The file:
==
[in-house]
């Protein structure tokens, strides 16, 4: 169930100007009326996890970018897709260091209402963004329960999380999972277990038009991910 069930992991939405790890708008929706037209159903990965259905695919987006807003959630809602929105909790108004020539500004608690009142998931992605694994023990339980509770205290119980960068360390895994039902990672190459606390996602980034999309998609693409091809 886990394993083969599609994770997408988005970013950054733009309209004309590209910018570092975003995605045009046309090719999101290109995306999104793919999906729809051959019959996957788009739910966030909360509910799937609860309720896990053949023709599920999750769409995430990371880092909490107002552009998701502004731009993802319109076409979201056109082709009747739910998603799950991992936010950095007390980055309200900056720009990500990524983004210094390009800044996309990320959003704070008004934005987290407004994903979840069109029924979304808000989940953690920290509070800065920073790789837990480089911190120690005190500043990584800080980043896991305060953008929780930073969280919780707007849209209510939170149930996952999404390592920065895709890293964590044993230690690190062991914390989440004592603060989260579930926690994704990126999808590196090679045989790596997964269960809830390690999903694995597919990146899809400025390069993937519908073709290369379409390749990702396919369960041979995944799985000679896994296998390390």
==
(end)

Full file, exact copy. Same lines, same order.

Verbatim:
[in-house]
């Protein structure tokens, strides 16, 4: 169930100007009326996890970018897709260091209402963004329960999380999972277990038009991910 069930992991939405790890708008929706037209159903990965259905695919987006807003959630809602929105909790108004020539500004608690009142998931992605694994023990339980509770205290119980960068360390895994039902990672190459606390996602980034999309998609693409091809 886990394993083969599609994770997408988005970013950054733009309209004309590209910018570092975003995605045009046309090719999101290109995306999104793919999906729809051959019959996957788009739910966030909360509910799937609860309720896990053949023709599920999750769409995430990371880092909490107002552009998701502004731009993802319109076409979201056109082709009747739910998603799950991992936010950095007390980055309200900056720009990500990524983004210094390009800044996309990320959003704070008004934005987290407004994903979840069109029924979304808000989940953690920290509070800065920073790789837990480089911190120690005190500043990584800080980043896991305060953008929780930073969280919780707007849209209510939170149930996952999404390592920065895709890293964590044993230690690190062991914390989440004592603060989260579930926690994704990126999808590196090679045989790596997964269960809830390690999903694995597919990146899809400025390069993937519908073709290369379409390749990702396919369960041979995944799985000679896994296998390390």